Pharaoh Amenhotep III (BCE 1386-1349) seated on throne whose side panels show a Winged Sphinx trampling Asiatic enemies. It is my understanding these thrones inspired the Phoenician and Canaanite thrones whose winged sphinxes are portrayed with "extended" wings, Egyptian sphinxes' wings are not extended but against their backs. From a wall relief in the Grave of Amenemhet-Serer, No. 48. ( Tafel 11. Georg Steindorff und Walther Wolf. Die Thebanische Graberwelt. Verlag von J.J. Augustin Gluckstadt und Hamburg. 1936. Leipziger Agyptologische Studien Her ausgegeben von Walther Wolf, Professor der Agyptologie an der Universitat Leipzig. A Paperback monograph)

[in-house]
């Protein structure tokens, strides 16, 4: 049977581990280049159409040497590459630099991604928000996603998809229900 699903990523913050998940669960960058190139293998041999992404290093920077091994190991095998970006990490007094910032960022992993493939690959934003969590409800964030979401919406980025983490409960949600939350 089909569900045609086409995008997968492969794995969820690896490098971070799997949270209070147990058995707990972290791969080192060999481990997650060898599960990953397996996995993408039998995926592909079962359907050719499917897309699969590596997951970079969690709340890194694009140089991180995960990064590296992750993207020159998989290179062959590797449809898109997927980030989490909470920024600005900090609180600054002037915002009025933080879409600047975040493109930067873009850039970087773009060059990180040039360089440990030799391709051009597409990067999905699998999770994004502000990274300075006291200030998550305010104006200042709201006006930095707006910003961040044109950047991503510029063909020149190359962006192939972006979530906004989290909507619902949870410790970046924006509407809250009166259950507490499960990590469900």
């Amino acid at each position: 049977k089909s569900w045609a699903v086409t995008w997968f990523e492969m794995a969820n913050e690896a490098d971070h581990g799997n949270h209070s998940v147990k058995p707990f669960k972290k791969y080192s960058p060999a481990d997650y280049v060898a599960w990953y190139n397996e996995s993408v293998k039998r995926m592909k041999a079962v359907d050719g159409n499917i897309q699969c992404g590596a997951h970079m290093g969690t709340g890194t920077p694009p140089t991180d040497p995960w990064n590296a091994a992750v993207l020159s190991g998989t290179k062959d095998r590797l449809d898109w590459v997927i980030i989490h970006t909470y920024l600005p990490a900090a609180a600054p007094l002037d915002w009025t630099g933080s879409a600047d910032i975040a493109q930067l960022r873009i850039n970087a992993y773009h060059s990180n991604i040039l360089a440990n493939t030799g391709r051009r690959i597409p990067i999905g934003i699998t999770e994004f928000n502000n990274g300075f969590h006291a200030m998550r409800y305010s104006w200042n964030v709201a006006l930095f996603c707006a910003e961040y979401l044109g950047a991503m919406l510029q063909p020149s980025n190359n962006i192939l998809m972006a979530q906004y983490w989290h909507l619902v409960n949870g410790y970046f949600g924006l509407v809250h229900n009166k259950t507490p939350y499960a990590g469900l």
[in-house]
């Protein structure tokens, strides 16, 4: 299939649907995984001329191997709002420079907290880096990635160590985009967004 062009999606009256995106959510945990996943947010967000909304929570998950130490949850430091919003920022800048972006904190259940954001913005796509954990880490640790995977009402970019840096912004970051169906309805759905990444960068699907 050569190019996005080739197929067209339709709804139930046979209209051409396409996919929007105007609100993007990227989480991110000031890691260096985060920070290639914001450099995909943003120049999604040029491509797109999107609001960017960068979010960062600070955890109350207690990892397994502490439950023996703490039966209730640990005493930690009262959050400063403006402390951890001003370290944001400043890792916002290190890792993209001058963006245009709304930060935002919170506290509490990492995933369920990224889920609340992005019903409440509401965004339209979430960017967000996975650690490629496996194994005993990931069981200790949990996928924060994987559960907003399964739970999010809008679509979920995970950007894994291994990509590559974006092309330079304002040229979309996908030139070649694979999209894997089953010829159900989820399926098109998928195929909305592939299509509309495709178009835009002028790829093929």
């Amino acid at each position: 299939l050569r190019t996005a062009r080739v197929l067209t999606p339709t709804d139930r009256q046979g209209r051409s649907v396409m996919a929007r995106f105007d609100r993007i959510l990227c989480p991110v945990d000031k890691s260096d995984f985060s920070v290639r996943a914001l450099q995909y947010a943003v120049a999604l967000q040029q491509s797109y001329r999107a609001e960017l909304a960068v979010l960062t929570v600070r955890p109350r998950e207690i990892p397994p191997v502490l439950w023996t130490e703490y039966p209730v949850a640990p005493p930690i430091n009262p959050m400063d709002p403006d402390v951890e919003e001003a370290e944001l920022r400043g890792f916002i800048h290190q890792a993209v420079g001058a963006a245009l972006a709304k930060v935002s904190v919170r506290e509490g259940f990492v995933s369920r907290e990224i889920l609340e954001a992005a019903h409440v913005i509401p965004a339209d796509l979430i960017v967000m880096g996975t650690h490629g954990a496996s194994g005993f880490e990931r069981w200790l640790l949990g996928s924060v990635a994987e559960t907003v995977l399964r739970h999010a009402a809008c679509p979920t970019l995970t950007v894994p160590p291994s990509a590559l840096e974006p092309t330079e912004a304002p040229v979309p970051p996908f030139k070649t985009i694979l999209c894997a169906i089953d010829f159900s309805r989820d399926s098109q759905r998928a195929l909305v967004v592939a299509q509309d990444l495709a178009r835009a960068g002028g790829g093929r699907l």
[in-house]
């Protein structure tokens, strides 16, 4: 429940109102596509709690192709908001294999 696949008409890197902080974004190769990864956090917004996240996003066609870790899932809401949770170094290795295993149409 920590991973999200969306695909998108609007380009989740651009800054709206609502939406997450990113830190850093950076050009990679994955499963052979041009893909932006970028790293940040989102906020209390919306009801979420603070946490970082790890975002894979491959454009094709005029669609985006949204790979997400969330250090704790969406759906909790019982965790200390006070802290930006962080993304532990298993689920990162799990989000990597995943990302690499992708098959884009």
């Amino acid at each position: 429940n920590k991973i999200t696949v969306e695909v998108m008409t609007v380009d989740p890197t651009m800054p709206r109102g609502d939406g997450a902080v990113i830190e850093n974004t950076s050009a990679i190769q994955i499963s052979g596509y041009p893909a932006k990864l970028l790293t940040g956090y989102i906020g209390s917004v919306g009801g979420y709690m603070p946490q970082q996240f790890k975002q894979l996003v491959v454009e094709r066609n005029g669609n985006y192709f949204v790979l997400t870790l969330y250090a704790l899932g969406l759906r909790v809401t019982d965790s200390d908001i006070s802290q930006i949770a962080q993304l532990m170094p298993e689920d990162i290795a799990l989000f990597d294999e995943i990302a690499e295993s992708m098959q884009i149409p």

Note that the throne's legs are those of a lion, whose head appears near the front edge of the seat by Pharaoh's knees. So, Pharaoh is portrayed as actually "sitting" on a lion.
Close-up of the Winged Sphinx trampling the Asiatic enemies of Egypt on Amenhotep III's throne.
Below, Amenhotep III (BCE 1386-1349) seated on throne whose side panels show a "blue" Winged Sphinx trampling Nubian, Libyan and Asiatic enemies. This is a "facsimile painting" after a wall mural found in a tomb at Thebes, no. 120 of Anen, second priest of Amun (cf. fig. 155. p. 137. Gay Robbins. The Art of Ancient Egypt. Cambridge, Massachusetts. Harvard University Press. 2000. [1997 The Trustees of the British Museum London]. ISBN 0-674-00376-4 paperback)
Below, another view of the same throne. Behind Amenhotep III sits his "principal" wife Tiy. A cobra with sun disk atop its head is at the front edge of her seat near her knees. Note the Asiatic captives prostrated under Pharaoh's feet on his footrest.
Below, Tiy's throne, whose legs are that of a striped lion. Under her throne is a cavorting monkey and a spotted cat that has captured a bird (perhaps a duck ?)